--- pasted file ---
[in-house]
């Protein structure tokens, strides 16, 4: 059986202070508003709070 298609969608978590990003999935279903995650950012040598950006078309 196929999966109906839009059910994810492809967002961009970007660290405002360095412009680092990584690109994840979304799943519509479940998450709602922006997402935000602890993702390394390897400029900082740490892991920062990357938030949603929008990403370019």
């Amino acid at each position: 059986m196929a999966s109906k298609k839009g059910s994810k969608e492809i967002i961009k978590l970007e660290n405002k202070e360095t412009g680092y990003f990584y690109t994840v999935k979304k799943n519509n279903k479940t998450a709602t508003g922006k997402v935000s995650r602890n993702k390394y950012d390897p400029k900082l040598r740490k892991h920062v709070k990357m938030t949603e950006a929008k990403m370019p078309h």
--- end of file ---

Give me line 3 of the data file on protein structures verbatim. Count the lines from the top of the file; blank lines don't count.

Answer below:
């Amino acid at each position: 059986m196929a999966s109906k298609k839009g059910s994810k969608e492809i967002i961009k978590l970007e660290n405002k202070e360095t412009g680092y990003f990584y690109t994840v999935k979304k799943n519509n279903k479940t998450a709602t508003g922006k997402v935000s995650r602890n993702k390394y950012d390897p400029k900082l040598r740490k892991h920062v709070k990357m938030t949603e950006a929008k990403m370019p078309h």